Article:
Tuesday, March 12, 2013
Punitive vs compensitory damages vs pain and suffering awards...What's the difference?
Compensatory or expectation damages
Compensatory damages, called actual damages, are paid to compensate the claimant for loss, injury, or harm suffered as a result of (see requirement of causation) another's breach of duty. (e.g., in a negligence claim under tort law). Expectation damages are used in contract law.
Pain and suffering is the legal term for the physical and emotional stress caused from an injury
Some damages that might be under this category would be: aches, temporary and permanent limitations on activity, potential shortening of life, depression or scarring. When filing a lawsuit as a result of an injury, it is common for someone to seek money both in compensation for actual money that is lost and for the pain and stress associated with virtually any injury. In a suit, pain and suffering is part of the "general damages" section of the claimant's claim, or, alternatively, it is an element of "compensatory" non-economic damages that allows recovery for the mental anguish and/or physical pain endured by the claimant as a result of injury for which the plaintiff seeks redress.
Apart from money damages awarded in trial, money damages are also given informally outside the judicial system in mediations, arbitration (both of which may be court annexed or non litigated claims) as well as in routine insurance settlements. Individual claimants or those represented by lawyers often present demands to insurers to settle for money. These demand for bodily injury compensation monies often set out damages that are similarly used in the court litigated pleadings. Demands are usually written summaries of a claimant's medical care and the facts which resulted in the injury
Size of Settlement for Pain and Suffering
The settlement a person receives for their pain and suffering depends on many factors. This includes the severity of the injury, type of medical treatment received, the length of recovery time, and potential long term consequences of the personal injuries. In addition to physical pain, claimants can also cite emotional and psychological trauma in their pain and suffering claims. For example, a visible scar on the face can lead to painful feelings of constant embarrassment and insecurity.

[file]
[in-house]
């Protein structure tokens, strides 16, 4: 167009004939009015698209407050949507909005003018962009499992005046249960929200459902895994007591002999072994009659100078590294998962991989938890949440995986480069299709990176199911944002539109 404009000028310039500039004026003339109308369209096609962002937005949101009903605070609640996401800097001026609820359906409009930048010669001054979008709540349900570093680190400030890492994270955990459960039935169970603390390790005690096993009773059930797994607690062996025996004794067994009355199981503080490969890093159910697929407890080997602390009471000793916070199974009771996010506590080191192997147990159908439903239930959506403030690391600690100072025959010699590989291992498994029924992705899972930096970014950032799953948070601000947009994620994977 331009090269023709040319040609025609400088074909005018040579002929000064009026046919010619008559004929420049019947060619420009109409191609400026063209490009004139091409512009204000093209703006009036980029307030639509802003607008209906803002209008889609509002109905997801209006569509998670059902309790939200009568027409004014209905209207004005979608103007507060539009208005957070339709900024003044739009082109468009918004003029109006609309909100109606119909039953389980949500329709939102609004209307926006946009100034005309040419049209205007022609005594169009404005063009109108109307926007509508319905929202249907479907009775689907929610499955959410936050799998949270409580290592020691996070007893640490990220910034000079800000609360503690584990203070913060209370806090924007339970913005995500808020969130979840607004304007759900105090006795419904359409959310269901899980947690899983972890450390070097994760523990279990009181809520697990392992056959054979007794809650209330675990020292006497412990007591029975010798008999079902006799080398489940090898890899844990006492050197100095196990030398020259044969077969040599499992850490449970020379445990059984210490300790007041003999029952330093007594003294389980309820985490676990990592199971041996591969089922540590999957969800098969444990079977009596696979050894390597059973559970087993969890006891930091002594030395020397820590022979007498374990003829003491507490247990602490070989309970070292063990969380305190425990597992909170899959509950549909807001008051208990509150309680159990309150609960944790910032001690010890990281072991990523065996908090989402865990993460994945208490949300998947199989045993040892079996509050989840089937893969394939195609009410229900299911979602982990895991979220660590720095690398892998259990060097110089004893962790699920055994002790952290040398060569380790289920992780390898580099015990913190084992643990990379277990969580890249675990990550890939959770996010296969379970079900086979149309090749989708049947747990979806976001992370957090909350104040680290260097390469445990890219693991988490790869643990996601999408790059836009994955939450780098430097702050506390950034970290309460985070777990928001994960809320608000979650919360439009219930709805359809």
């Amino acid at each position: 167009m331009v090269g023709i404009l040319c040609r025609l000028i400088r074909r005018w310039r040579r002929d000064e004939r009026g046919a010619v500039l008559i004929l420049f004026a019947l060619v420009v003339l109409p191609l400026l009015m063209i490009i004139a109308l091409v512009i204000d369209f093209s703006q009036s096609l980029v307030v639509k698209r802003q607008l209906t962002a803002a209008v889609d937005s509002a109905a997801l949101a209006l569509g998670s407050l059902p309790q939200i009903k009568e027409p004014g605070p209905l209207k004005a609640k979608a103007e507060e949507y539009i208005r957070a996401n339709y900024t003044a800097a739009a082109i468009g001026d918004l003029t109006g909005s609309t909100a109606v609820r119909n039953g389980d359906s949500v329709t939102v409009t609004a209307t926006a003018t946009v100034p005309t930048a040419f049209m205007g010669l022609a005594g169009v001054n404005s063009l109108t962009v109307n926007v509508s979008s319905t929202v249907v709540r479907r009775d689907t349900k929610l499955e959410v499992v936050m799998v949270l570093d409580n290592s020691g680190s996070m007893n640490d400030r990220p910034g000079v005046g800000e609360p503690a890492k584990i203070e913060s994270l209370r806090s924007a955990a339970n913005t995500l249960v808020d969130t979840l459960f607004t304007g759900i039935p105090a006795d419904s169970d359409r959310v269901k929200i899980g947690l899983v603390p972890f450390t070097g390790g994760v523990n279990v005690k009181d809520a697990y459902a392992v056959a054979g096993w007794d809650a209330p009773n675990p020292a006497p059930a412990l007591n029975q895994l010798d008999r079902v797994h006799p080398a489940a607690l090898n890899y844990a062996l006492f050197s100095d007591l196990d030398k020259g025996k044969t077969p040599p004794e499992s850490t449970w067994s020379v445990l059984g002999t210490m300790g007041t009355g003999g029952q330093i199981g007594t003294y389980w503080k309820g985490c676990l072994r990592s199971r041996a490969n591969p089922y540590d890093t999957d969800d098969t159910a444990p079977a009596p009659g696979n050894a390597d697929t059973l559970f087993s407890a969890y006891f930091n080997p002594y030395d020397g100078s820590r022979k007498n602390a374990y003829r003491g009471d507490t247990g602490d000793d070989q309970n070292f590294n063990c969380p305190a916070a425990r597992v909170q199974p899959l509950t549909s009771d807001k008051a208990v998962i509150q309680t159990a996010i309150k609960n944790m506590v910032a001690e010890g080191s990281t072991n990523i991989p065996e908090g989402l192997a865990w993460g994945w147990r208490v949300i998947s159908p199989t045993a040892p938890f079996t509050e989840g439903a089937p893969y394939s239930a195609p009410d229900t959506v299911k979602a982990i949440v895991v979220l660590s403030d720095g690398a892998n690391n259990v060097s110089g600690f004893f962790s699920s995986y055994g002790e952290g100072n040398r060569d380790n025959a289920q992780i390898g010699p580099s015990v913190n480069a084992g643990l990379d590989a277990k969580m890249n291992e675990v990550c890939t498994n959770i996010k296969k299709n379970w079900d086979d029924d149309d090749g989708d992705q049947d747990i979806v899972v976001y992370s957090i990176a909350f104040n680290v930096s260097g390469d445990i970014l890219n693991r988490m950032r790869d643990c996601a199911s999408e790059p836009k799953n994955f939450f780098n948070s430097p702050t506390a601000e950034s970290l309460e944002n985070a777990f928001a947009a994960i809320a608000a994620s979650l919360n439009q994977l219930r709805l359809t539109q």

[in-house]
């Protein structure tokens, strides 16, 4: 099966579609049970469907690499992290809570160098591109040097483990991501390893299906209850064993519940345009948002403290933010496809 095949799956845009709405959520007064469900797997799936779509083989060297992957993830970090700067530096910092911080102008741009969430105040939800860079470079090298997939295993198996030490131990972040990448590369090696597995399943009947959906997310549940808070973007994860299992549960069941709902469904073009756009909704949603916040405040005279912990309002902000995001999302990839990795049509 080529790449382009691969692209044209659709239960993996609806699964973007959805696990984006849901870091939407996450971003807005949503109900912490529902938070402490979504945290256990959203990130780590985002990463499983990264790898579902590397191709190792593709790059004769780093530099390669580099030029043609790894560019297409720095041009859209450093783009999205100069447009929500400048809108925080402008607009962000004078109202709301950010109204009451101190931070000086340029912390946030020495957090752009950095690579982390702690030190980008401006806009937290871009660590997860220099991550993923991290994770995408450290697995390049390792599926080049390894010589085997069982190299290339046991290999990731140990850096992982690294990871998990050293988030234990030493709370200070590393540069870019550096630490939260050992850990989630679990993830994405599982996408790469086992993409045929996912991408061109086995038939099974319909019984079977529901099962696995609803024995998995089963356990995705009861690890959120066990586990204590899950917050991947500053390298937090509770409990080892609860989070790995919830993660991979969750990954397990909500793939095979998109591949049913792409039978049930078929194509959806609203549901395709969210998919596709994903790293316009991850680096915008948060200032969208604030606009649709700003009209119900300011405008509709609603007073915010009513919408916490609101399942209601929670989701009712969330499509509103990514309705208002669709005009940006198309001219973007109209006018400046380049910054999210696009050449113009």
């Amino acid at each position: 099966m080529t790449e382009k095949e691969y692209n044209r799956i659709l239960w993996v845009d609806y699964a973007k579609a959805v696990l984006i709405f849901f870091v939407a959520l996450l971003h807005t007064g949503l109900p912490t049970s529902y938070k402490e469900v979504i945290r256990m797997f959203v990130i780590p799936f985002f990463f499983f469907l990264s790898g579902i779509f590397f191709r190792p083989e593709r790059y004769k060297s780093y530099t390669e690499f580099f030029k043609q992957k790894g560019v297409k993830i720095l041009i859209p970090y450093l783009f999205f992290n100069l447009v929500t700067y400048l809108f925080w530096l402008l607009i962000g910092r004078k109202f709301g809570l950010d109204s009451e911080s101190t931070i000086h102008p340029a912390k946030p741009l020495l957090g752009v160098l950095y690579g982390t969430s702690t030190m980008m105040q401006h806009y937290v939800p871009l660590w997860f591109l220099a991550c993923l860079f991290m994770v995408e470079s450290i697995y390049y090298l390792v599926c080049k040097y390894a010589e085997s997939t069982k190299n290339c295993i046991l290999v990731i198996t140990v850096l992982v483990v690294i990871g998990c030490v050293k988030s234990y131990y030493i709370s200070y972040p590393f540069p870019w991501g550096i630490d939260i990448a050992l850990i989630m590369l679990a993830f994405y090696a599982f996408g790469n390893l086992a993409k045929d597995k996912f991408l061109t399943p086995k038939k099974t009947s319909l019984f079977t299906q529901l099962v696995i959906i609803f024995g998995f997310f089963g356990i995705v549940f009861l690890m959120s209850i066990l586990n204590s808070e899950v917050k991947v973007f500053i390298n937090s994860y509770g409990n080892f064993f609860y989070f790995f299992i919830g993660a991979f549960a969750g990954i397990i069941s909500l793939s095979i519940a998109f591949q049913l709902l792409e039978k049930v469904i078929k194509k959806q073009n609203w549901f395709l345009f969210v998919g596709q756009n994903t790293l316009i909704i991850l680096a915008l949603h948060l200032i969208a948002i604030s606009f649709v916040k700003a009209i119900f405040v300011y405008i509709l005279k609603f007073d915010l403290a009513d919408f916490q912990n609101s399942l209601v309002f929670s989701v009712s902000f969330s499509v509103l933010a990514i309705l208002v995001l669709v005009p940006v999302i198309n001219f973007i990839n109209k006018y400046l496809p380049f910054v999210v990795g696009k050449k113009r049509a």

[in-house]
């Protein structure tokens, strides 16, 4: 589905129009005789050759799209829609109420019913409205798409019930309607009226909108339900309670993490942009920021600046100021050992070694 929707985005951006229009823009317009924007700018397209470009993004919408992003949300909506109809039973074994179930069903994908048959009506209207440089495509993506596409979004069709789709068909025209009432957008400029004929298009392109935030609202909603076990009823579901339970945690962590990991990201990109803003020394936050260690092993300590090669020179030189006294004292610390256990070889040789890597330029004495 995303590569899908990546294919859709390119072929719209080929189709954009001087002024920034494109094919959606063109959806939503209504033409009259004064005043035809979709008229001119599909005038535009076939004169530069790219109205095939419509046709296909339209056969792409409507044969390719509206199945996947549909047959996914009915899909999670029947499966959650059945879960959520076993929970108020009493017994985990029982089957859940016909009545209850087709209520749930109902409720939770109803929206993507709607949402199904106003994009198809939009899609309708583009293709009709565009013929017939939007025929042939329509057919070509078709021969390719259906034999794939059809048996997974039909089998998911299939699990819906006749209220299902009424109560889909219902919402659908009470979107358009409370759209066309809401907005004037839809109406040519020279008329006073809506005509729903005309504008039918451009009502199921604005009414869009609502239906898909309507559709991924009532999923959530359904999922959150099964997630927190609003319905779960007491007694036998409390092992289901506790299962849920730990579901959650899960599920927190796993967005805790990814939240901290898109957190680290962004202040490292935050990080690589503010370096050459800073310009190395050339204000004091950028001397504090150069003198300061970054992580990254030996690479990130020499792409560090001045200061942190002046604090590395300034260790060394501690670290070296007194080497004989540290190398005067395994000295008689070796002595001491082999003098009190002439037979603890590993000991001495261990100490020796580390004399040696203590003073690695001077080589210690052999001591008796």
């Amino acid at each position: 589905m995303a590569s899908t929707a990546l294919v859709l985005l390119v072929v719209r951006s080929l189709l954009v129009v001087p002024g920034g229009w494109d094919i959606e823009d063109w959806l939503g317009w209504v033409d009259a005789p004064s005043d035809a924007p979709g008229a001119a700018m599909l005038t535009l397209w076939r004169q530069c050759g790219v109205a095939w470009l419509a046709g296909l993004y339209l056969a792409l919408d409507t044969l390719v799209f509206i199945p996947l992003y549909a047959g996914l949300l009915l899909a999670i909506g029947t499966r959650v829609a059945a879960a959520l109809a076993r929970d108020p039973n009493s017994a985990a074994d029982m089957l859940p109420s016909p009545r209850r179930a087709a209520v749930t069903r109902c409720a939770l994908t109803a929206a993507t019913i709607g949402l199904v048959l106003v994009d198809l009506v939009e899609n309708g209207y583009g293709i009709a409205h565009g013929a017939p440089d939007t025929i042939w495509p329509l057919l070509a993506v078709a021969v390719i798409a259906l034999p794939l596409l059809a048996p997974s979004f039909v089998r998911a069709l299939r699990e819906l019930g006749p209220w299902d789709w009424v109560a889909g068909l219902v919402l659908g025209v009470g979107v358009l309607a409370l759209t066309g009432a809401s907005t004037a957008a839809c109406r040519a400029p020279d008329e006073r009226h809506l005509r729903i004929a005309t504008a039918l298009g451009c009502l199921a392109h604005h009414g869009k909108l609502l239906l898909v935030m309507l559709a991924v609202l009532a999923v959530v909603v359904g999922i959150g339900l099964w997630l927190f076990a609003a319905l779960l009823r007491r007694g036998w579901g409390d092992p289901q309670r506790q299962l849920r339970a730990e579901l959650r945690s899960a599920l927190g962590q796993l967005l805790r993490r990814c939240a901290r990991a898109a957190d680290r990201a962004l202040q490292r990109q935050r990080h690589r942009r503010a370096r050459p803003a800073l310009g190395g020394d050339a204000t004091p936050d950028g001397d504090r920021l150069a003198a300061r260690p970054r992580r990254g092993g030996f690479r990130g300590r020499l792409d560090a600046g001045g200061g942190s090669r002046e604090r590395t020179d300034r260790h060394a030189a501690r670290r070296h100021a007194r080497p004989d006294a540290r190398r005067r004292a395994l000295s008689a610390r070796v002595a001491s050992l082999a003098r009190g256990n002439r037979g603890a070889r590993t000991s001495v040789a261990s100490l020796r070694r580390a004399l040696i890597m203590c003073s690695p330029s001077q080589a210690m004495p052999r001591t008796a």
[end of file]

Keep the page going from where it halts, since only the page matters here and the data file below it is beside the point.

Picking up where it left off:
The amount of money damages a claimant gets for pain and suffering will also depend upon the amount claimed in a lawsuit if such is filed or the amount demanded to the responsible party in the underlying claim if it is an insurance claim. Even though a lawyer representing a client in an injury negligence-based lawsuit may claim a certain amount for pain and suffering, the jury or the insurance adjuster will award pain and suffering money for differing reasons.
Jury awards for pain and suffering vary depending upon the socio-economic and political factors motivating them at the time in the particular jurisdiction of the suit. In most states the maximum monetary amount awarded for pain and suffering is capped at what is listed in the particular suit or written complaint. In some jurisdictions there are maximum amounts set in law which a jury may not exceed in awarding damages.
The personality of the plaintiff, their witnesses and overall effect of the injuries which befell the victim plaintiff will play a powerful role in any damage award if damages are even awarded once liability issues are satisfied. The power and personality of the lawyer representing her or his client also may factor into a high money damage award case.